Welcome back, financiers! Before we get into talking about dollars, cents, and mana symbols, I want to thank everyone for sticking with me for the past 60 articles that I’ve written for Brainstorm Brewery and MTGPrice. I’m extremely excited to be on this Avengers-esque superteam that MTGPrice.com has created, and I have dibs on being Iron Man. We’re in the process of ramping up the benefits that ProTraders on the site receive, so please check out this video if you’re interested in turning Magic into a more serious form of income that can work for you.
While some of our articles are going behind a paywall, I’m glad to report that my content will remain free to read. Now, let’s get into the real introduction to this week’s topic of discussion.
Reprints and Card Values
“Man, the reprint of Adarkar Valkyrie really killed the value.” How many times have you heard a statement or question similar to that? When done correctly (or incorrectly, depending on your view of the game and whether or not you own the cards), reprints can absolutely destroy the value of a previously expensive card by overloading the supply in the market. Back in the 1990s, Chronicles nearly destroyed the game due to the massive devaluing of collections across the board. We saw (well, I didn’t personally, as Chronicles was released when I was nine months old) the original five elder dragons tank down to fractions of their roughly $25 values.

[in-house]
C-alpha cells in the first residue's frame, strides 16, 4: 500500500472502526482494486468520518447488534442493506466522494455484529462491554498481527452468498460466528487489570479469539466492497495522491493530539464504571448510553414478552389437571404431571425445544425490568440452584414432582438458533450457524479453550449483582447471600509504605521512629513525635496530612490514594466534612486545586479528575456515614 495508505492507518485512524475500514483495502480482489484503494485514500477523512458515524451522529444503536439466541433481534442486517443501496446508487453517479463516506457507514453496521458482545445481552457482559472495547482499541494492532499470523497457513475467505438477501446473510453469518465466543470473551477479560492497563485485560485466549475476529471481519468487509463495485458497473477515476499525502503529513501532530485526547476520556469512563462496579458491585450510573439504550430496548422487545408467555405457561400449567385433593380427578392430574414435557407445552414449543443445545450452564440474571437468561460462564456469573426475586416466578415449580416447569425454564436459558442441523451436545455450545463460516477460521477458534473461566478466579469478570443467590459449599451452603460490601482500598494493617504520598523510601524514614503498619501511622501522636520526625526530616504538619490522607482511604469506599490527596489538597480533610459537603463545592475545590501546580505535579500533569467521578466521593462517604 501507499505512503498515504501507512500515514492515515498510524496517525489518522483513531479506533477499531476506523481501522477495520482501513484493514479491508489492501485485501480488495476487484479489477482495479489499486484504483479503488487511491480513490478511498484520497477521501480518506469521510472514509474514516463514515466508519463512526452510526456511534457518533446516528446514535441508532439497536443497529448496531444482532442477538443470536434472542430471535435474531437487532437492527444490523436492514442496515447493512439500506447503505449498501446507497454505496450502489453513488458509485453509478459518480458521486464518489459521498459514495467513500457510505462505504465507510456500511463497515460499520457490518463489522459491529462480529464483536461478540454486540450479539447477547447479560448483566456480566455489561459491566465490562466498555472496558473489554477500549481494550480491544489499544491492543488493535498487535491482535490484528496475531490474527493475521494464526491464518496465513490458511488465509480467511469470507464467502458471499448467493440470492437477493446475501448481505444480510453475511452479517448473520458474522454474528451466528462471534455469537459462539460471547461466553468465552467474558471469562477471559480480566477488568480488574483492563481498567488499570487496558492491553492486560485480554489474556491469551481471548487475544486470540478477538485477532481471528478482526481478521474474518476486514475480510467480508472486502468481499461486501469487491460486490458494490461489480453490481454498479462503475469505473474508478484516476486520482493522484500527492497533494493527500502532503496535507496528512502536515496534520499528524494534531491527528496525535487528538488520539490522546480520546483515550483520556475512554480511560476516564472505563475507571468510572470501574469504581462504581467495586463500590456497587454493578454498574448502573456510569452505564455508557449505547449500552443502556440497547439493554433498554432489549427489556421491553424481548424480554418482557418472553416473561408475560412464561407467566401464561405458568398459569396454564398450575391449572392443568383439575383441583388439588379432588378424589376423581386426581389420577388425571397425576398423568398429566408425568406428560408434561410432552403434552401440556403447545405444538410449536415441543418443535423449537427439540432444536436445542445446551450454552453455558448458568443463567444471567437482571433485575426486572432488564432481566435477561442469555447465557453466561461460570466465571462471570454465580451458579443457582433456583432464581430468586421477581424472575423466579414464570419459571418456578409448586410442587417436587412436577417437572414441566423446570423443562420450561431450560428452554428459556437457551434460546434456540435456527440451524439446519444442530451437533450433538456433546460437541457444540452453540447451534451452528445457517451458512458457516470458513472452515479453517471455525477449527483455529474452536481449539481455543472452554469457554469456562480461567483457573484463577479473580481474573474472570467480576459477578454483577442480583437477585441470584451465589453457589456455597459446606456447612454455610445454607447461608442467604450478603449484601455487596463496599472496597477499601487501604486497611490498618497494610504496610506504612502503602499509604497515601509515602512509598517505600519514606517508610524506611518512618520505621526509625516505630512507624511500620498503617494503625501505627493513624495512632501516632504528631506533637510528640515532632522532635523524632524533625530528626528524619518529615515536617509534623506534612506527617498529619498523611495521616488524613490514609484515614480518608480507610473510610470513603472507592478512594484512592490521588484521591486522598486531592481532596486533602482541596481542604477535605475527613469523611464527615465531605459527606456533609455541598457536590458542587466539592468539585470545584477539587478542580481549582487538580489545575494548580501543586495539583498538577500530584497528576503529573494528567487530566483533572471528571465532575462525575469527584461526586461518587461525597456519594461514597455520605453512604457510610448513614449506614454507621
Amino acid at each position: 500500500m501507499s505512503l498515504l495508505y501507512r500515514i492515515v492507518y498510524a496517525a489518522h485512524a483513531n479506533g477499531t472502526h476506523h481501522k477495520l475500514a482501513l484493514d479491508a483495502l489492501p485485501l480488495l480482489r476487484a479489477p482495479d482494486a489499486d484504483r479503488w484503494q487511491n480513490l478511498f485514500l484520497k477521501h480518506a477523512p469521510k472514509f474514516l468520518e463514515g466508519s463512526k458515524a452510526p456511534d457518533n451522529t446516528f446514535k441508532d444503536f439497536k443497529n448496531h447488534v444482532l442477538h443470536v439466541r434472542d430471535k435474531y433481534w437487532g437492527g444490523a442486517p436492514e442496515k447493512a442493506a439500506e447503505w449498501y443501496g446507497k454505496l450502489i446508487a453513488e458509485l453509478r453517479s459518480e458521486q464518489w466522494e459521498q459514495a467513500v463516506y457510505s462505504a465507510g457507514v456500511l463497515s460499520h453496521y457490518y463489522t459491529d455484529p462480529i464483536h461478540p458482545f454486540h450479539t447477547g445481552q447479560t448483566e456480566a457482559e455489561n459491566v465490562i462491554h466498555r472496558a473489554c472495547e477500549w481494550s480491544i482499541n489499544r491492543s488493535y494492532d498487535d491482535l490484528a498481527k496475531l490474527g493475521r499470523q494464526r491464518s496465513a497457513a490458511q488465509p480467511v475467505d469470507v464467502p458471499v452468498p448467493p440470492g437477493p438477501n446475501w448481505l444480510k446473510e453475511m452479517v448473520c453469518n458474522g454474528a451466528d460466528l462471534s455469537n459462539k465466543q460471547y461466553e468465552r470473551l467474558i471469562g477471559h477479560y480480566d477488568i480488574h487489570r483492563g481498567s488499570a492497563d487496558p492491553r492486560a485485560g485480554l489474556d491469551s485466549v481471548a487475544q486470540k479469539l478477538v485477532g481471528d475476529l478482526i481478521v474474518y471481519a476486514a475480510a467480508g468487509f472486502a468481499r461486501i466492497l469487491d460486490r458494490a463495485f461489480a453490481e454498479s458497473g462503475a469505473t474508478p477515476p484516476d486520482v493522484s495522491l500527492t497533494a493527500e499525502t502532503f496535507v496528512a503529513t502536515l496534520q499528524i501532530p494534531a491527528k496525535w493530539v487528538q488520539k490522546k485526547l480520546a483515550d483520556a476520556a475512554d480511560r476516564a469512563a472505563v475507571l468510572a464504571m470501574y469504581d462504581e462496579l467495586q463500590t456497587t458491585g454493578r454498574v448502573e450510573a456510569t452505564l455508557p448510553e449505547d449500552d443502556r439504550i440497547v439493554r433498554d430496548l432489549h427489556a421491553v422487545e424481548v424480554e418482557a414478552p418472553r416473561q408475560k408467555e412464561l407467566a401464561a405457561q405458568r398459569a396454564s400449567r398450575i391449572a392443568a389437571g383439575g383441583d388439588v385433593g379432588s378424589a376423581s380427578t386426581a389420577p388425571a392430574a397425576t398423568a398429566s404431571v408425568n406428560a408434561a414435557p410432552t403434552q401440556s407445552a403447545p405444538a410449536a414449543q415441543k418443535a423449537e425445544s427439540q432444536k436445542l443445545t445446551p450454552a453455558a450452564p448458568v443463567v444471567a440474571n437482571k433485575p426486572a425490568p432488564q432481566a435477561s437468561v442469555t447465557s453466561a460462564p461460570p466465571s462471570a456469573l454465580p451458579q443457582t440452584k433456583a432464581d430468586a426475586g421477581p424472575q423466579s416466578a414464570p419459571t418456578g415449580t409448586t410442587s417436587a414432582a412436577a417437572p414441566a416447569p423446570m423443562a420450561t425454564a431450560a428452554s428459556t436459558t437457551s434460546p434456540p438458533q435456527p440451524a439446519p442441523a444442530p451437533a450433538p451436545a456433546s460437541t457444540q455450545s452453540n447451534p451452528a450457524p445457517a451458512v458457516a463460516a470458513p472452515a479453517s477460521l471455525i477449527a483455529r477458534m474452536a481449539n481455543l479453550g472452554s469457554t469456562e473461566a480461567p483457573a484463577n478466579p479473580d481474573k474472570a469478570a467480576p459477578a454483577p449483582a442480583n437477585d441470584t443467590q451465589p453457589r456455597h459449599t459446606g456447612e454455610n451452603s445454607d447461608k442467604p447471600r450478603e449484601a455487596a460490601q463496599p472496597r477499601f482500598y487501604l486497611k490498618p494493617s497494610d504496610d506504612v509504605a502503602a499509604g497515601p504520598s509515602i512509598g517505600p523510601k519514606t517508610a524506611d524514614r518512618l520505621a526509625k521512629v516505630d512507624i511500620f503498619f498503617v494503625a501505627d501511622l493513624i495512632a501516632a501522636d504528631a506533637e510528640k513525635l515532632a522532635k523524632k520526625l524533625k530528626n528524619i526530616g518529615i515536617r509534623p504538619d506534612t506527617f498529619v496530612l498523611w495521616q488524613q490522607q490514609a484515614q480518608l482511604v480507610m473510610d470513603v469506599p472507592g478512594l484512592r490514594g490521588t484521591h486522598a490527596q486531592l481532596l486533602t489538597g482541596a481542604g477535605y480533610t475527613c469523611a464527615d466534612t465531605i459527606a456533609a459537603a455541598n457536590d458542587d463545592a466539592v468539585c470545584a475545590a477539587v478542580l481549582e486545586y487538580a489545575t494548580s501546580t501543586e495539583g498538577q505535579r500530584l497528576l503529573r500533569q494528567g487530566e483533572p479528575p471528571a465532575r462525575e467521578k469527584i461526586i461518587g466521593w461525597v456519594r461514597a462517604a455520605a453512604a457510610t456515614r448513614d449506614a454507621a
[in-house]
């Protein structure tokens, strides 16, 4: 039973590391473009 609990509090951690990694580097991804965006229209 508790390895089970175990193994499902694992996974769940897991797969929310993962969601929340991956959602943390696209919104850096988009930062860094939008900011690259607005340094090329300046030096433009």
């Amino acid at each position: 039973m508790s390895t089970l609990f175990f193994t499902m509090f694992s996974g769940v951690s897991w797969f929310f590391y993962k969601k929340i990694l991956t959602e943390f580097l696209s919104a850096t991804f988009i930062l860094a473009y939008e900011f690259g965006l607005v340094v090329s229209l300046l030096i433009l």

Learning from its mistakes, Wizards of the Coast was much more cautious with the print run of the first Modern Masters. Popular and hard to find casual reprints such as Divinity of Pride and Adarkar Valkyrie were hammered down to 20 percent of their original prices, and they don’t look like they’ll ever be able to recover anytime soon, especially since they both took an additional punch from the Commander products. Other top contenders for largest percentage price drop due to a reprint have been Polluted Delta, Stifle, and Sanguine Bond.
Thankfully, WOTC has managed to tread the careful line between “Every card being on the Reserved List” and “Going full Yu-Gi-Oh! by reprinting practically everything, all the time”. Today, I want to talk to you about making money (or losing less money) in Magic, and how to utilize reprints to your financial benefit. In the past week or so, I’ve tuned into a subset of cards that, when reprinted, have shown enough consistent demand to warrant buying in at their floors post-reprint, because they will continue to show upward trajectory over the next several months or years.
I promise that I don’t get extra money in my paycheck for pointing out the benefits of ProTrader, but these daily emails are honestly a huge help in noticing trends that I otherwise wouldn’t. In fact, the detail in these two daily emails sparked my interest for the topic of this week’s article. Blame my lack of attention if you’d like, but I was under the impression that the Conflux edition of Nicol Bolas was still only $5 or $6, closer to the price of his Duel Deck version.